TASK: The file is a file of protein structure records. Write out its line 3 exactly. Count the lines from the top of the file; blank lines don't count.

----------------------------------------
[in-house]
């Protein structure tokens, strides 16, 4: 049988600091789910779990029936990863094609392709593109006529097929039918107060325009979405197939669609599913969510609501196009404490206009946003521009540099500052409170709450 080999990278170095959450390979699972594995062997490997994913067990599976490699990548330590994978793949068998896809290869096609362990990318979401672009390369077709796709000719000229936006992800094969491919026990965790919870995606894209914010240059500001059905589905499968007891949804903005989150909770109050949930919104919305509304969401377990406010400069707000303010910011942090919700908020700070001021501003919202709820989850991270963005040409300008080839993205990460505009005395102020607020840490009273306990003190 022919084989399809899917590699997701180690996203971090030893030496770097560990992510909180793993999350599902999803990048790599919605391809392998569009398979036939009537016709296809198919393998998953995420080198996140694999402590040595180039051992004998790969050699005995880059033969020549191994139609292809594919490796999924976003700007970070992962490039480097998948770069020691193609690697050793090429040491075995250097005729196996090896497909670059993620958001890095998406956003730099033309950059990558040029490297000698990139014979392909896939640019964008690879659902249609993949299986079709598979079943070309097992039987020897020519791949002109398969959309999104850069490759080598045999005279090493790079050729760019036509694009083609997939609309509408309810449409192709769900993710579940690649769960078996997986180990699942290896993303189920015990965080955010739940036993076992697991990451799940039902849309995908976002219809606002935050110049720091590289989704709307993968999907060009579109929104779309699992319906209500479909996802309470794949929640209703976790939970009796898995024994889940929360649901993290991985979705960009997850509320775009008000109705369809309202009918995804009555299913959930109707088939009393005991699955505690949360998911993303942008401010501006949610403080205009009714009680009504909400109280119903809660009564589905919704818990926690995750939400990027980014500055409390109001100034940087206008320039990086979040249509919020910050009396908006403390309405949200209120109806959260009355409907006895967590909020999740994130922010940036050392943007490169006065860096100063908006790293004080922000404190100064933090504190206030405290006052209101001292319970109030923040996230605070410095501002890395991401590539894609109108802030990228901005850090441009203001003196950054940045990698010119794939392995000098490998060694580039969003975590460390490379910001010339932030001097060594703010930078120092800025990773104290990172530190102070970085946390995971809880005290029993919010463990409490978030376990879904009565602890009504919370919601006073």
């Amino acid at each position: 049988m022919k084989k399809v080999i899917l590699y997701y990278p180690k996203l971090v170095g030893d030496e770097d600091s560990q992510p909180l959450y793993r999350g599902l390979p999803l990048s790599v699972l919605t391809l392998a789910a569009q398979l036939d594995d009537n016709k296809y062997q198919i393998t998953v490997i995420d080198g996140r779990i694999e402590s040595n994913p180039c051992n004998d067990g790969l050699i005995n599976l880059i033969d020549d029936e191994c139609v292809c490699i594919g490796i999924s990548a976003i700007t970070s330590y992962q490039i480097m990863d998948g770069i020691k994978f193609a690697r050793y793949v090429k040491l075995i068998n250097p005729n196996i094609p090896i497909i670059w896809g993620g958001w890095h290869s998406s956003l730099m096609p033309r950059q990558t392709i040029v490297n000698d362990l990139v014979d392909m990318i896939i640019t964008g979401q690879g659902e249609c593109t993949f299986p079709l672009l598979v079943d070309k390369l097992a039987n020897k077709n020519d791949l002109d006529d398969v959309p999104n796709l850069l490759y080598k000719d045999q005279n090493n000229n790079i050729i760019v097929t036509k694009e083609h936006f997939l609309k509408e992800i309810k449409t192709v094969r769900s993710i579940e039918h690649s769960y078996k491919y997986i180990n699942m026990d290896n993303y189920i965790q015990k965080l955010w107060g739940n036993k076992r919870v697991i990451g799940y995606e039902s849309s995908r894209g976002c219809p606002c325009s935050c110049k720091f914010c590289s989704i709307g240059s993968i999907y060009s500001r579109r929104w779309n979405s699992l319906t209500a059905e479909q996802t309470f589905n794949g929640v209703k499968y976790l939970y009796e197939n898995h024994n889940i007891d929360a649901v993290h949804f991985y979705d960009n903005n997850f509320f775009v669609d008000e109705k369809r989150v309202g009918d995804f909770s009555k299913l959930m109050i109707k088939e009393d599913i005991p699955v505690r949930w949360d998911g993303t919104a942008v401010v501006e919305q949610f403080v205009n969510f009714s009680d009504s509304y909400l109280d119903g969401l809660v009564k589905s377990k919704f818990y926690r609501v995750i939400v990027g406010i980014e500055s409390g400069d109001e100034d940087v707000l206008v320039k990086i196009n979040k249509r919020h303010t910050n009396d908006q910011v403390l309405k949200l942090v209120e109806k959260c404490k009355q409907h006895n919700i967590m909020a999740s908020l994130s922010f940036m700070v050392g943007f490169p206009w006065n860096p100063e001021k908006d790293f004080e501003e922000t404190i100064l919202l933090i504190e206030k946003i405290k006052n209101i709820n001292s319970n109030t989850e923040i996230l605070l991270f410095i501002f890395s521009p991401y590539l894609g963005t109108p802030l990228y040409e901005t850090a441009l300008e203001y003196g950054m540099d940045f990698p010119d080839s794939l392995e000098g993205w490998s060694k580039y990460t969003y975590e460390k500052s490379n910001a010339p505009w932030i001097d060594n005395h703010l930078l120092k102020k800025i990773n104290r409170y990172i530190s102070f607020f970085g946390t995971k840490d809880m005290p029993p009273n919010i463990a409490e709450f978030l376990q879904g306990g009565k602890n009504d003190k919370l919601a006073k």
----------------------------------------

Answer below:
């Amino acid at each position: 049988m022919k084989k399809v080999i899917l590699y997701y990278p180690k996203l971090v170095g030893d030496e770097d600091s560990q992510p909180l959450y793993r999350g599902l390979p999803l990048s790599v699972l919605t391809l392998a789910a569009q398979l036939d594995d009537n016709k296809y062997q198919i393998t998953v490997i995420d080198g996140r779990i694999e402590s040595n994913p180039c051992n004998d067990g790969l050699i005995n599976l880059i033969d020549d029936e191994c139609v292809c490699i594919g490796i999924s990548a976003i700007t970070s330590y992962q490039i480097m990863d998948g770069i020691k994978f193609a690697r050793y793949v090429k040491l075995i068998n250097p005729n196996i094609p090896i497909i670059w896809g993620g958001w890095h290869s998406s956003l730099m096609p033309r950059q990558t392709i040029v490297n000698d362990l990139v014979d392909m990318i896939i640019t964008g979401q690879g659902e249609c593109t993949f299986p079709l672009l598979v079943d070309k390369l097992a039987n020897k077709n020519d791949l002109d006529d398969v959309p999104n796709l850069l490759y080598k000719d045999q005279n090493n000229n790079i050729i760019v097929t036509k694009e083609h936006f997939l609309k509408e992800i309810k449409t192709v094969r769900s993710i579940e039918h690649s769960y078996k491919y997986i180990n699942m026990d290896n993303y189920i965790q015990k965080l955010w107060g739940n036993k076992r919870v697991i990451g799940y995606e039902s849309s995908r894209g976002c219809p606002c325009s935050c110049k720091f914010c590289s989704i709307g240059s993968i999907y060009s500001r579109r929104w779309n979405s699992l319906t209500a059905e479909q996802t309470f589905n794949g929640v209703k499968y976790l939970y009796e197939n898995h024994n889940i007891d929360a649901v993290h949804f991985y979705d960009n903005n997850f509320f775009v669609d008000e109705k369809r989150v309202g009918d995804f909770s009555k299913l959930m109050i109707k088939e009393d599913i005991p699955v505690r949930w949360d998911g993303t919104a942008v401010v501006e919305q949610f403080v205009n969510f009714s009680d009504s509304y909400l109280d119903g969401l809660v009564k589905s377990k919704f818990y926690r609501v995750i939400v990027g406010i980014e500055s409390g400069d109001e100034d940087v707000l206008v320039k990086i196009n979040k249509r919020h303010t910050n009396d908006q910011v403390l309405k949200l942090v209120e109806k959260c404490k009355q409907h006895n919700i967590m909020a999740s908020l994130s922010f940036m700070v050392g943007f490169p206009w006065n860096p100063e001021k908006d790293f004080e501003e922000t404190i100064l919202l933090i504190e206030k946003i405290k006052n209101i709820n001292s319970n109030t989850e923040i996230l605070l991270f410095i501002f890395s521009p991401y590539l894609g963005t109108p802030l990228y040409e901005t850090a441009l300008e203001y003196g950054m540099d940045f990698p010119d080839s794939l392995e000098g993205w490998s060694k580039y990460t969003y975590e460390k500052s490379n910001a010339p505009w932030i001097d060594n005395h703010l930078l120092k102020k800025i990773n104290r409170y990172i530190s102070f607020f970085g946390t995971k840490d809880m005290p029993p009273n919010i463990a409490e709450f978030l376990q879904g306990g009565k602890n009504d003190k919370l919601a006073k």